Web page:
The government must explicitly recognise and define the difference between a systemic and non-systemic school in a way that would later allow funding to flow from the Commonwealth to non-government system authorities if they are systemic or direct to the school if they are not systemic. It must be clear that future funding from the Australian government will flow through to non-government schools or non-government school systems through a direct legislative relationship—which was highlighted, I note, in the Gonski report.

Through the last part of our amendment we are calling on the government to extend the current funding arrangements for a further two years should this be required. Like with any portfolio that affects everyday Australians, they need certainty and stability. Unfortunately, these two attributes are remiss in this government. Parents and schools need funding certainty. Principals want to ensure teaching positions and resources well in advance. Planning for budgets for next year requires certainty as soon as possible.

The truth is that many schools are struggling to raise the extra funds needed. It is no surprise to the coalition that schools are struggling. Because of the introduction of the carbon tax, school utilities prices have gone through the roof. An article published in the Herald Sun last week reported that school power bills have surged as much as 80 per cent in the last year. This has created chaos for schools that are trying to manage their budgets and pay their bills. Schools are becoming increasingly anxious about their future funding arrangements as the current funding agreement for schools is due to expire at the end of this year. State governments have also said they have been left in the dark and are still none the wiser about the full ramifications of the Gonski report. As such, the coalition has given assurances that, should we win government, they could count on the coalition's support to extend the current funding arrangements, including the same quantum of funds, for a further two years so that schools could start to plan with certainty.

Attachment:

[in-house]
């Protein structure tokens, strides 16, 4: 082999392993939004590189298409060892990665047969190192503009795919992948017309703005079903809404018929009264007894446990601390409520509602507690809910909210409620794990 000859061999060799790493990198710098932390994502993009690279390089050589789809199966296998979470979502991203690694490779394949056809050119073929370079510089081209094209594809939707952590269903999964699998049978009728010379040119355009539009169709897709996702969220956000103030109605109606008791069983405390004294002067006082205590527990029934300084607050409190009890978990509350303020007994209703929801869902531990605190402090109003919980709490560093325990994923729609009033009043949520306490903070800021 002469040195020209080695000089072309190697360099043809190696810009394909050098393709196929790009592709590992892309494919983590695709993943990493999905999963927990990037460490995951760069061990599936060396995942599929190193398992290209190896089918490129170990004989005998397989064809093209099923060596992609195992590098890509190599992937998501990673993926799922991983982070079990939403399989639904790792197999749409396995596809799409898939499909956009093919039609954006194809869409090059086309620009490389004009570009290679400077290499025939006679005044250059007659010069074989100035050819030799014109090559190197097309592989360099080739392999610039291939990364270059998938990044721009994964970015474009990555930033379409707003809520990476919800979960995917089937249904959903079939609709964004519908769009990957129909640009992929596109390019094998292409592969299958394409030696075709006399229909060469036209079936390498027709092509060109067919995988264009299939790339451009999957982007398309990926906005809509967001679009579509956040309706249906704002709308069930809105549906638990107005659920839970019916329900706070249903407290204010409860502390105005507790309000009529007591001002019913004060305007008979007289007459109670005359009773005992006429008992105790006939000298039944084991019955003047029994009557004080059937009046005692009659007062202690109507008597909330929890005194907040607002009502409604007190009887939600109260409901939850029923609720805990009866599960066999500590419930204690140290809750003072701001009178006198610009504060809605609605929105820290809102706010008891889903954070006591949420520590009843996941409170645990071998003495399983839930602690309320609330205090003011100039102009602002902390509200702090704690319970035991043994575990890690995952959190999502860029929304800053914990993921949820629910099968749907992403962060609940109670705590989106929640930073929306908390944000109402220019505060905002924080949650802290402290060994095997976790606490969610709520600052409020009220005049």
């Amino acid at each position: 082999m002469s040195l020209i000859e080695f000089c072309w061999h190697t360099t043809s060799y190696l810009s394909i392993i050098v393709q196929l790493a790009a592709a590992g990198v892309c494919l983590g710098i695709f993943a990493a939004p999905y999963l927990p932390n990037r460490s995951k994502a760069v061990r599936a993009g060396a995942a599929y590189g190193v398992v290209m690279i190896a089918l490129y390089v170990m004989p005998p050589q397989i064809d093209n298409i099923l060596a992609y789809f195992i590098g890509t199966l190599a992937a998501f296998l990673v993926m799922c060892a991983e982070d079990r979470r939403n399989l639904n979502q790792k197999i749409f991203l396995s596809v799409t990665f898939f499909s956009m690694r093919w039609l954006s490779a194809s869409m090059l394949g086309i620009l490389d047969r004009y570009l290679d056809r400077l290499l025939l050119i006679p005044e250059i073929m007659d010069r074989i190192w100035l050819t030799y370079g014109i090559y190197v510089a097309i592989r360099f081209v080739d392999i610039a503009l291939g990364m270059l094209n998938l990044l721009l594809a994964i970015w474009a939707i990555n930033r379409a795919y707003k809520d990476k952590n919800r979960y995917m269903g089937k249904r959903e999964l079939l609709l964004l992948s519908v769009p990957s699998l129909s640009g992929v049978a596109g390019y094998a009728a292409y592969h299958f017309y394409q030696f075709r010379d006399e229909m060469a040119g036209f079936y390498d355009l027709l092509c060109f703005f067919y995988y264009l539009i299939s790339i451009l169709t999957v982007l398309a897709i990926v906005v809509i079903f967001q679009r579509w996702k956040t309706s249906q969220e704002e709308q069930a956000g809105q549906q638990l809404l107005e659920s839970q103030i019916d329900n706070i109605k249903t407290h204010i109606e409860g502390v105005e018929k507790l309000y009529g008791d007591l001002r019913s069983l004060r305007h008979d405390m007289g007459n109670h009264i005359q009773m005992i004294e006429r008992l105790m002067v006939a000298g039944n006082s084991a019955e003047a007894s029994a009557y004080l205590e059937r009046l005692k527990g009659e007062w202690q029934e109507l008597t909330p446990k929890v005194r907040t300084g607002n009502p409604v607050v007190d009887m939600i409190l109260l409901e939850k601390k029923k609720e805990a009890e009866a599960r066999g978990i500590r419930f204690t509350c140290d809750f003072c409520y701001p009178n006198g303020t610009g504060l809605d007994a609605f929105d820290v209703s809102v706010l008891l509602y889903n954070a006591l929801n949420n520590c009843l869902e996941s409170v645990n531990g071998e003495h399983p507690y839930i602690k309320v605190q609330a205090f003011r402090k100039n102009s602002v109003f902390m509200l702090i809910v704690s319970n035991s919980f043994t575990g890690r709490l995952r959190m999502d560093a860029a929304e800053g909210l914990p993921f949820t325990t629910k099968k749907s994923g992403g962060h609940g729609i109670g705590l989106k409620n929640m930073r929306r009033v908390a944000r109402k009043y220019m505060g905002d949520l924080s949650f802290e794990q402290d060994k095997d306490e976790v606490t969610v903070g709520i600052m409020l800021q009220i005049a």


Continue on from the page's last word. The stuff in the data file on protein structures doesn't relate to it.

As mentioned, this government has a proposed school funding model which is not yet contained in this bill. For this proposed funding model to work, it needs the support of every state and territory and the non-government sector. The government's deadline to achieve a national agreement is looming; 30 June is the deadline. It is very unclear if there will be a national agreement; six out of eight jurisdictions have not agreed. I am sure we have all seen the comments by Premier Newman, who has virtually ruled out signing onto the deal, saying the Prime Minister is making 'misleading statements to the public' and 'does not understand state funding arrangements'.